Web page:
The 2022 MLS campaign has long been over and the unforgiving nature of the single-elimination Audi MLS Cup Playoffs sends another four clubs to the offseason after the Conference Semifinals, with just four teams left standing. The other 24 (plus St. Louis!) are in full offseason mode.
Here, we'll be covering three questions for every team moving forward. Think of it as an exit interview, if you will. Matt Doyle, as always, has you covered on his preeminent season-in-review for each club (LA Galaxy version). Read that, too.
He has gifs. It’s tough to beat gifs.
The LA Galaxy returned to the playoffs and hosted a Round One game again, finishing the season strong after an up-and-down summer. They have stars, they have a possession-based identity and moved forward in year two under Greg Vanney.
Their playoff run ended at the hands of LAFC, with another absolutely bonkers playoff edition of El Trafico resulting in an LA Galaxy loss. Onto the offseason with real reasons for optimism.
The LA Galaxy’s summer transfer window was incredible.
They had the unique situation of being able to sign Riqui Puig on a free transfer (plus 50% sell-on and a buyback clause for FC Barcelona). It was an incredible opportunistic acquisition, as Puig is one of the best players in the league while not costing a dollar in terms of a transfer fee and doesn’t hit the cap as a DP.
Gaston Brugman was a perfect fit as a No. 6 behind him and next to Mark Delgado. The Martin Caceres addition went under the radar, but he was another really good opportunistic signing.
The point there is: The Galaxy did a lot of great work in the summer. They probably leveraged whatever they could to make it happen. Flexibility for the winter will probably come from players leaving.
All three DP spots are taken (Chicharito, Kevin Cabral and Douglas Costa). Costa is under contract only for next season. They can run it back and hope for better, or they’d need to find a transfer for Cabral or Costa. That may not be easy, so they could use their one offseason buyout if they desperately wanted to open a DP spot.
Their three U22 Initiative slots are filled as well (Julian Araujo, Efra Alvarez and Dejan Joveljic). I’m going to go deeper on Joveljic later, so we’ll save that. But Araujo and Alvarez are players around the Mexican national team with aspirations to go to Europe. TBD on if anything happens this winter.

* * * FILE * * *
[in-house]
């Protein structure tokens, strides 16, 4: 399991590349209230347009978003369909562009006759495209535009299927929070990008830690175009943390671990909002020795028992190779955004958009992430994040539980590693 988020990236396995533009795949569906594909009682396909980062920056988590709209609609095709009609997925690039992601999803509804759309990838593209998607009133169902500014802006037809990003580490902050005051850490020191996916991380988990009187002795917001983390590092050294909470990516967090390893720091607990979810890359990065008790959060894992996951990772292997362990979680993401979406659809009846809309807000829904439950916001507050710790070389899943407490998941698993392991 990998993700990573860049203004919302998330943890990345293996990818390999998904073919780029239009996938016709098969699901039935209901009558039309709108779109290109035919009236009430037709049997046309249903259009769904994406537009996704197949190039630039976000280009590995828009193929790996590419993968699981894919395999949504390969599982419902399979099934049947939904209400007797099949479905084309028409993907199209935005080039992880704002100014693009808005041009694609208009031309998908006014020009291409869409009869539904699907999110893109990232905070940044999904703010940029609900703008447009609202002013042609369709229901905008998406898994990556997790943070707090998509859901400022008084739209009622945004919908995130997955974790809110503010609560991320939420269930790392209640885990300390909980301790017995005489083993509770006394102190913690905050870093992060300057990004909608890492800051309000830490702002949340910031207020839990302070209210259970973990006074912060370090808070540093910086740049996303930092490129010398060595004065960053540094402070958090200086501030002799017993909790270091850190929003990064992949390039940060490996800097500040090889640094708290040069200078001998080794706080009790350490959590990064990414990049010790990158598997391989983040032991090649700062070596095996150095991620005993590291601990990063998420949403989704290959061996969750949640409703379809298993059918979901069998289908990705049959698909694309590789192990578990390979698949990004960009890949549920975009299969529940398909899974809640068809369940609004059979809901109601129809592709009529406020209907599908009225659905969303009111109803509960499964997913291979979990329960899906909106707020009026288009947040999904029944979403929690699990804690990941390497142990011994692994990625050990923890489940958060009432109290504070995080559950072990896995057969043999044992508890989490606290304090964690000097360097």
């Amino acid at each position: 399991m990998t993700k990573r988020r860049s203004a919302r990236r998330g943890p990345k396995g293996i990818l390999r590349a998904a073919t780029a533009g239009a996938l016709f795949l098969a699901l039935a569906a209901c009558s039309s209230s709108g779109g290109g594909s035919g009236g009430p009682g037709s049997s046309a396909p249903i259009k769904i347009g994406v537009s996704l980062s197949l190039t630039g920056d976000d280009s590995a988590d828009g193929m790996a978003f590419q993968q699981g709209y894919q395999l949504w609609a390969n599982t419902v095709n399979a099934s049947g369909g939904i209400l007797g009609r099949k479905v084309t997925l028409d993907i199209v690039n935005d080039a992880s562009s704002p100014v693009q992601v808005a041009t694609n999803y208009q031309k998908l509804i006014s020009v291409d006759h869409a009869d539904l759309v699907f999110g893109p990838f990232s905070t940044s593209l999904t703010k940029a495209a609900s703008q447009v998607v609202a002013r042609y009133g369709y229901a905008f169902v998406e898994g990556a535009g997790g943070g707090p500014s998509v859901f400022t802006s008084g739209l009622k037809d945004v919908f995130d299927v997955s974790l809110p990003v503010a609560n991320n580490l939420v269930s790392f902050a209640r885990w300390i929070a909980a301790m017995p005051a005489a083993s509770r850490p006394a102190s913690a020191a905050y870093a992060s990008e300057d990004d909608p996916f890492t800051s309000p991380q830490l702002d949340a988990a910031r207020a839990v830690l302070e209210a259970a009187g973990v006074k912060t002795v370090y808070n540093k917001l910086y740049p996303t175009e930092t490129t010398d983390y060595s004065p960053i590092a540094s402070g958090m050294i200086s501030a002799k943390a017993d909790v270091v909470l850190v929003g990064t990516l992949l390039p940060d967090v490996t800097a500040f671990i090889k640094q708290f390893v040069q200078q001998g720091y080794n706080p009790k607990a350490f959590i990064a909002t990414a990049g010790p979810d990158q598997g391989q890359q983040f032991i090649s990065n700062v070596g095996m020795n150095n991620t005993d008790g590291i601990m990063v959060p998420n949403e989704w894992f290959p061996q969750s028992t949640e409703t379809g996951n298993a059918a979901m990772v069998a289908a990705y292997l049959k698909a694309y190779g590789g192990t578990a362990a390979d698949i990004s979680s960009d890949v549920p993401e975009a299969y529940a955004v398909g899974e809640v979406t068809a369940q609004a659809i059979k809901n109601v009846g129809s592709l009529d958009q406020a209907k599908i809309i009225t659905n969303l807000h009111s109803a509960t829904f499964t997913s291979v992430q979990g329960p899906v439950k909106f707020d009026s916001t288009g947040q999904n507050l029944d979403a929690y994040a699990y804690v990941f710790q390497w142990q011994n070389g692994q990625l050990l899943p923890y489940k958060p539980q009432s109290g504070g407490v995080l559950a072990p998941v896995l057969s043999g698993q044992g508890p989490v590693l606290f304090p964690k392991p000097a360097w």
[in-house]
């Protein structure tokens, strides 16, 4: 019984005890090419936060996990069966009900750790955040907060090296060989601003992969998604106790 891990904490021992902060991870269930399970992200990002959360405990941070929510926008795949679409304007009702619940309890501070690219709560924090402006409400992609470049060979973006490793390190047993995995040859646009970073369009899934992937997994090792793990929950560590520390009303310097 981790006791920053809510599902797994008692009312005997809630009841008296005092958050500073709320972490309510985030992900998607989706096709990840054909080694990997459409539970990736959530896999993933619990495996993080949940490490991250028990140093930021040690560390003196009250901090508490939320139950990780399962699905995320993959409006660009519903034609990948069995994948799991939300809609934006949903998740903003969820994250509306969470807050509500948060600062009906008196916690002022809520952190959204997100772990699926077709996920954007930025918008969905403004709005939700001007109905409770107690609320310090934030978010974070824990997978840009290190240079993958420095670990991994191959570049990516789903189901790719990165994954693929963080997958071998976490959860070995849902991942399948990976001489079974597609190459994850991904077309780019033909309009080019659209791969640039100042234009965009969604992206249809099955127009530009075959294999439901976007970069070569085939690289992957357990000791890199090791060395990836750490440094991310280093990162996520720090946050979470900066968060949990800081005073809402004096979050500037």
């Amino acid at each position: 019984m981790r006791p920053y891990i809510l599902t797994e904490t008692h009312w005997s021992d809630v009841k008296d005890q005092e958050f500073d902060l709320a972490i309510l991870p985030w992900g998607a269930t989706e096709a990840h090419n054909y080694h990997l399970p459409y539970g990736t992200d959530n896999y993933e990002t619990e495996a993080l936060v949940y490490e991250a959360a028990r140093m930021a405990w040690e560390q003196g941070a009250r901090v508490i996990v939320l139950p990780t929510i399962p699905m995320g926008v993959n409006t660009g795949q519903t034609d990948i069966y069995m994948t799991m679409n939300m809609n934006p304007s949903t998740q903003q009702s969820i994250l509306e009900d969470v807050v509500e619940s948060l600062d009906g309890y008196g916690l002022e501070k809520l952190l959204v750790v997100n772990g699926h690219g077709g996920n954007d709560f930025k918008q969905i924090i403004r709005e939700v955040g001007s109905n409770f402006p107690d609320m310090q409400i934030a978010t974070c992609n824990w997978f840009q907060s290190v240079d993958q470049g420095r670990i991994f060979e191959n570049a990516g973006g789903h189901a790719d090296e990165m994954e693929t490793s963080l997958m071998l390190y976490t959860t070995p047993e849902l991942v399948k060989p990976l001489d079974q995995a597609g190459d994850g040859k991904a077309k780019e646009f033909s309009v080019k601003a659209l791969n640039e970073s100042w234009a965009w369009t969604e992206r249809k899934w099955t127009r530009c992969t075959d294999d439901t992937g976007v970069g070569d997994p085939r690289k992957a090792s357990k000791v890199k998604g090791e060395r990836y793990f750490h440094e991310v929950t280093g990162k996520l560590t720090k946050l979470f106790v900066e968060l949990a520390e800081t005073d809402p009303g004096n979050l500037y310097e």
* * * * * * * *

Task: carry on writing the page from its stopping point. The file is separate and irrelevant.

Those are two of the high-leverage spots. There’ll be the normal roster evolution in which a handful of players leave and open roster spots/some cap, but, to take a big swing, the Galaxy would need to get creative.
Joveljic was the best backup forward in the league this year. The Galaxy, I’m sure, would love to keep him, he’s been very valuable. What does he want?
Being called “the best backup forward” in and of itself is a backhanded compliment. The 23-year-old Serbian forward was not supposed to be a “backup."
Joveljic cost $4 million from Germany's Eintracht Frankfurt. He scored 17 goals in 2,000 Austrian league minutes in his age-21 season. He was a rising talent at Red Star Belgrade, a constant with Serbian youth national teams and has two caps with the senior side. I imagine he assumed he’d be starting most games when he agreed to sign with the Galaxy.
When asked about playing time, Joveljic has been honest in saying he wants more (duh). He’s handled himself professionally in public, he gives it his all during his minutes and doesn’t pout around.
Is he happy with this situation? There is likely to be a wide market for him in Europe, if he decided to try and force his way out. There would be a wide market in MLS for him as well, but he’d certainly cost a new league-record trade for the Galaxy to consider.
When it seemed certain the Galaxy would swap to a two-forward formation, they did for a bit… and still didn’t really start Chicharito and Joveljic together. The pair started only four games (of 36 total) together all year.
This team has the personnel for a 3-5-2 with Puig underneath Chicharito and Joveljic, but it just hasn’t been a preference.
Riqui Puig is such a perfect fit for the way Vanney wants this Galaxy team to play. He’s been so much fun in his first third of a season in MLS, adapting immediately.
The expectation/hope is SKY HIGH next year. He had 3g/5a in 827 minutes. He looks a natural at the No. 10, despite playing deeper for most of his career. I suspect he’ll continue to embrace the attacking burden next year and take more chances.
Among midfielders in 2022, Puig’s per 96 numbers ranked in the 92nd percentile or better in goals, expected goals, expected assists and shot-creating actions. He ranked in the 97th percentile or better in passes attempted, passing percentage, progressive passes and progressive carries. He was awesome.
The crazy part is… I’m expecting even more next year. It’s unfair but he’s so talented. The system is a perfect fit. If Puig has competent wing play around him, and Chicharito looks young still, he’s going to have a billion assists.
A few more thoughts:
- If Sacha Kljestan decides to retire, I hope he gets the victory lap he deserves. A really, really great midfielder in this league for a long time.
- Will there be more academy kids graduating into the first team next year? That would help a lot with depth.
- Could Caceres be back, too?
- Can Chicharito continue to look young as he turns 35 next year?